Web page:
Do CDs fall victim to laser rot?

I posted in an MPSIMS thread about my high school SO, Steve the Idiot, who claimed in 1987 that CDs would deteriorate, due to something called “laser rot”.

Anyone hear of this? Do CDs deteriorate at all? Did early CDs have such a pitfall? There may be some truth to this, but then, this was a guy who thought a radar trap was an actual trap that would impede the motion of a car, like a speed bump.

Yes, but don’t sweat about it. It takes quite a while (about as long as the average human lifespan, IIRC) for CD’s to deteriorate from the lasers.

Actually, not necessarily. Some early CDs from the 80s have been shown to exhibit “laser rot,” which is basically a fault of the manufacturing process, not a limitation of the format. This happened with early laser discs as well. All these kinks have been ironed out and it is no longer an issue. These “rotten” CDs are very rare, and if someone claims to hae one it is usually because of something they did and not true “laser rot.”

I see! Thank you.

I’ve never heard the term “laser rot” but I do know from personal experience that some old Laserdiscs exhibit degradation of the picture and sound. I heard it was due to the aluminum disk oxidizing through the plastic coating, eventually making the data unreadable. LD and CD are based on pretty much the same technology, so it is possible that early CDs had this problem. Considering the extremely low power of the laser, I very much doubt that it ever has anything to do with damaging a CD.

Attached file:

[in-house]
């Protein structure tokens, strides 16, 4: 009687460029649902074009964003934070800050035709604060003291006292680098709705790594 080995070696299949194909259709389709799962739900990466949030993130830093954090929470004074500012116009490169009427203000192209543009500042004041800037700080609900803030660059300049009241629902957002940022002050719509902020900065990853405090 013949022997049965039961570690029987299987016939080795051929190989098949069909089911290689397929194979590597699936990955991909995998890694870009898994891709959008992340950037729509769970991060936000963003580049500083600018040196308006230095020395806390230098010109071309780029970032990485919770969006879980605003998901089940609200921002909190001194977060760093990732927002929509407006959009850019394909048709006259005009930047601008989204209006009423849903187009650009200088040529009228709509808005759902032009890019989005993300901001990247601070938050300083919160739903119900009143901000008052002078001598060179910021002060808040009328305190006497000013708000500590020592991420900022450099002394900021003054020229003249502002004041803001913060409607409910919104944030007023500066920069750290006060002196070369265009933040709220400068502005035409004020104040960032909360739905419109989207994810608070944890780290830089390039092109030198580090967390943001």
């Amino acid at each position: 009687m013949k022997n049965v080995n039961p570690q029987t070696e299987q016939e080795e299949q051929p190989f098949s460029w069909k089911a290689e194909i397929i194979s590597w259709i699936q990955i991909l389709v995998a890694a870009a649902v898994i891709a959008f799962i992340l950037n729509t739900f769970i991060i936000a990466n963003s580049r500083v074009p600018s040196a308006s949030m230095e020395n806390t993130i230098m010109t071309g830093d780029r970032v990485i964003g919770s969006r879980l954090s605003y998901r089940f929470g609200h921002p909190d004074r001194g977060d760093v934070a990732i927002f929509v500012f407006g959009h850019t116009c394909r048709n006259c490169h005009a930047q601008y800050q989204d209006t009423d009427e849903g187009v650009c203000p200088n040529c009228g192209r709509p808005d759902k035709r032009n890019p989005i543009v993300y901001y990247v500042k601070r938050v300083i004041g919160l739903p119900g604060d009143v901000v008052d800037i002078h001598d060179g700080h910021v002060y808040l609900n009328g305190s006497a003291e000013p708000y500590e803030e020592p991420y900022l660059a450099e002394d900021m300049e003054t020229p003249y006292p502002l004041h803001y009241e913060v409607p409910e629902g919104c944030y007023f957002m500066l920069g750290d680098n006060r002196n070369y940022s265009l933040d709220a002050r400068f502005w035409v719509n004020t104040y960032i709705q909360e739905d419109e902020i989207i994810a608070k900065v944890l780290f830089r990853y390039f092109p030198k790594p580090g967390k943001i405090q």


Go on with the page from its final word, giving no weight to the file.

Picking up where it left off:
I believe Laserdisc is more susceptible to degradation because the disc stores an analog TV signal, not a digital signal like a CD.

All CDs have error correction technology so they can recover from small errors (e.g. a speck of dust on the disc), and data CDs have even more. The data is either there or it isn’t, it can’t slowly degrade like a Laserdisc.